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What is a Master’s degree? Master’s degrees are one of the most widely held types of graduate degrees in the world. Most graduate degree programs require one to two years of full time academic study and generally require students to hold an undergraduate degree. Generally, a Master’s degree requires original research and signifies advanced expertise in a particular subject area. The perquisites for Master’s degrees typically include: scores on a standardized test like the GRE or GMAT, letters of recommendation from the applicant’s professors, a high undergraduate GPA. In some programs, outstanding professional accomplishments can compensate for a mediocre GPA.
Master’s degrees can be grouped in two large categories: Professional and Academic. Academic Master’s degrees are dedicated to the study of a particular discipline taught at the university level such as history, art or philosophy; many students who earn academic Master’s degrees go on to earn a PhD degree in the same field. In contrast, professional Master’s degrees are designed to prepare students for a specific occupation or industry or advance one’s career goals. Though Master’s degrees are sometimes considered synonymous with the term “graduate degree," this is incorrect. There are two types of graduate degrees: Master’s and doctorates (e.g. PhD).
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What Master’s Degrees are Available?
There are hundreds, if not thousands of Master’s degrees available. This section introduces you to some of the most common Master’s degrees:
- LL.M – Master of Laws
- M.A. - Master of Arts
- MBA - Master of Business Administration, typically held by managers and other business people including bankers and consultants.
- M.Div - Master of Divinity, typically held by pastors and members of the clergy)
- M.Eng – Master of Engineering
- MFA - Master of Fine Arts
- MLS – Master of Library Science
- M.M. - Master of Music
- M.P.H. – Master of Public Health
- M.Phil – The M.Phil degree is typically issued by British universities.
- M.Sc - Master of Science
The academic requirements, tuition fees and length of study varies widely. MBA programs typically have the highest tuition; the full time Harvard MBA program cost $51,000 per year for the class of 2013. In contrast, the University of Michigan charges about $17,900 to Michigan residents for graduate programs for degrees like the M.A. In many cases, students studying for M.A. and M.Sc degrees receive a substantial amount of funding. Funding for Master’s students can include: scholarships, loans, support from external funding organizations such as the National Science Foundation.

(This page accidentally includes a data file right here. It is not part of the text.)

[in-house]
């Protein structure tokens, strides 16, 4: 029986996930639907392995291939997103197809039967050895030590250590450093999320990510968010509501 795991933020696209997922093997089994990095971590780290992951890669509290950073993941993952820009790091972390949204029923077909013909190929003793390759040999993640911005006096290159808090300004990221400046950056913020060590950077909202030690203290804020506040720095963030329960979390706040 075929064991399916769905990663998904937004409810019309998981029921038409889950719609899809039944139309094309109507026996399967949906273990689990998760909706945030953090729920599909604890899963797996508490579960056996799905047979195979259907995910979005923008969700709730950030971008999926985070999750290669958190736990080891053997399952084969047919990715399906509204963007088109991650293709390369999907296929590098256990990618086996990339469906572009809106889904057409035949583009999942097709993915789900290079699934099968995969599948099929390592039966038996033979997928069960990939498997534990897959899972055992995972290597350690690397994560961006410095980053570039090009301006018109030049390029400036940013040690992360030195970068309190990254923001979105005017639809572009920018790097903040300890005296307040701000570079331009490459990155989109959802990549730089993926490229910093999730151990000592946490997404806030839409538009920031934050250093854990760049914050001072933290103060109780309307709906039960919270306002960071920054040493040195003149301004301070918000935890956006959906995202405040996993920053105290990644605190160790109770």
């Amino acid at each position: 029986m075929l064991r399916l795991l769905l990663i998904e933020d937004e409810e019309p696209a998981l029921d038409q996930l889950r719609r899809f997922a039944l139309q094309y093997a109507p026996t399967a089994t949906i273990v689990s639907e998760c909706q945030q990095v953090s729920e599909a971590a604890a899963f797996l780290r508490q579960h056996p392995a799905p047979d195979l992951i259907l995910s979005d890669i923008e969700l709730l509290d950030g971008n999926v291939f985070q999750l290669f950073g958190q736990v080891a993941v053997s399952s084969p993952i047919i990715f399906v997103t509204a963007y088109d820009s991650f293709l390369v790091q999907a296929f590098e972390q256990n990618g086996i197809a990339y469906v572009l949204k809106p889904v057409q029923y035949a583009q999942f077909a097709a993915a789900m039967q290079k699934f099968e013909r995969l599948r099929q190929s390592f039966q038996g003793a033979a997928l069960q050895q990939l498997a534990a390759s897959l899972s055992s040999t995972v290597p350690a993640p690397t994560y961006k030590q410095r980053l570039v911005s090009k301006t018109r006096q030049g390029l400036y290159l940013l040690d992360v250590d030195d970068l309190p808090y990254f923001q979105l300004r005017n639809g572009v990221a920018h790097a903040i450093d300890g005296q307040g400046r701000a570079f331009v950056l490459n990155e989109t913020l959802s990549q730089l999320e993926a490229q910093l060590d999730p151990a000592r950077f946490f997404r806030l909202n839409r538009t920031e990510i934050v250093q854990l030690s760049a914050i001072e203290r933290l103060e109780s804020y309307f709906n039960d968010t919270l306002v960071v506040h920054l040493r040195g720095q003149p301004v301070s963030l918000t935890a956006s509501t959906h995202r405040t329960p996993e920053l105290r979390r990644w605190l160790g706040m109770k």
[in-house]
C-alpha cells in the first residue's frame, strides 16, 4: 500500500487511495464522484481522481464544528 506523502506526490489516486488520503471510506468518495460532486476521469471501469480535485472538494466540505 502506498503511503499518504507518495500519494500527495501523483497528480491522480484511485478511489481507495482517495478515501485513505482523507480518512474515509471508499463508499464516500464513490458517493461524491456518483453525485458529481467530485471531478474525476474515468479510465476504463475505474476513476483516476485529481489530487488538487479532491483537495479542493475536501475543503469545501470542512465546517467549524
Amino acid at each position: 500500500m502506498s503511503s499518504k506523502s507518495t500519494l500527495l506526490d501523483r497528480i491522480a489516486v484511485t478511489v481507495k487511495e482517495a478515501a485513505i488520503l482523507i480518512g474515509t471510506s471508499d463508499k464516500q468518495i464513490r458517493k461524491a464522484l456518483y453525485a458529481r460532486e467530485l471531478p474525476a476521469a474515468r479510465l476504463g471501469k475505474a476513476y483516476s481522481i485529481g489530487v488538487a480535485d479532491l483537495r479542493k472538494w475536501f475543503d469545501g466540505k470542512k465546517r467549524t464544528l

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How Long Does it Take to Earn a Master’s Degree?
Students can generally enroll in a Master’s degree program on a full time basis or part time. Most Master’s degrees take one or two years of full time study to complete. Part time programs often take much longer to complete. For example, part time students taking studying for an MBA at Carnegie Mellon University can take up three years to complete their degree. Part time programs are most commonly offered for Master’s degrees with a specific professional or occupational emphasis.
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Master’s Degree: The Path to Professional Success?
Earning a Master’s degree can significantly enhance one’s career prospects and income. In terms of career advancement, not all Master’s degrees offer the same benefits. The professional and economic value of MBA degrees are tracked and reported in several publications such as Business Week and the Financial Times. According to those sources, new MBA graduates can earn anywhere from $80,000 to $120,000 depending on the school they attended and the industry they work in.
In contrast, earning a M.A. degree in fine art may not make much of a difference to one’s career immediately. In other situations, a Master’s degree is requirement to be successful in a profession. The best paid librarians and information professionals tend to have Master of Library Science (M.L.S.) degrees; librarians work in college, universities, government, corporations, public libraries and other settings. A Master’s degree will also increase the pay of high school teachers and other K-12 educators in many cases. Ultimately, it is the student’s responsibility to carefully research the program and make a decision about the benefits and costs.
One way to evaluate whether or not a Master’s degree will help your career is to ask yourself what specific skills or experiences you will gain. Then, imagine yourself in a job interview where you have to explain the value of your Master’s degree in a minute or less. If you struggle to explain the benefits of the degree, then you need to do more research or reconsider the degree altogether.
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Now that you know what a Masters degree is, you can continue learning more by consulting the resources in this section.
Business School Rankings & Profiles, http://www.businessweek.com/bschools/rankings/
Cost Summary of the MBA at Harvard Business School, http://www.hbs.edu/mba/admissions/costsummary.html
Image Credit: Master's Degree, http://www.onlinecollegesuccess.com/college-and-university/having-a-master%E2%80%99s-degree/
Masters Graduate Programs, http://www.gradschools.com/programs/masters
University of Michigan Cost of Attendance, http://www.finaid.umich.edu/Financial_Aid_Basics/cost.asp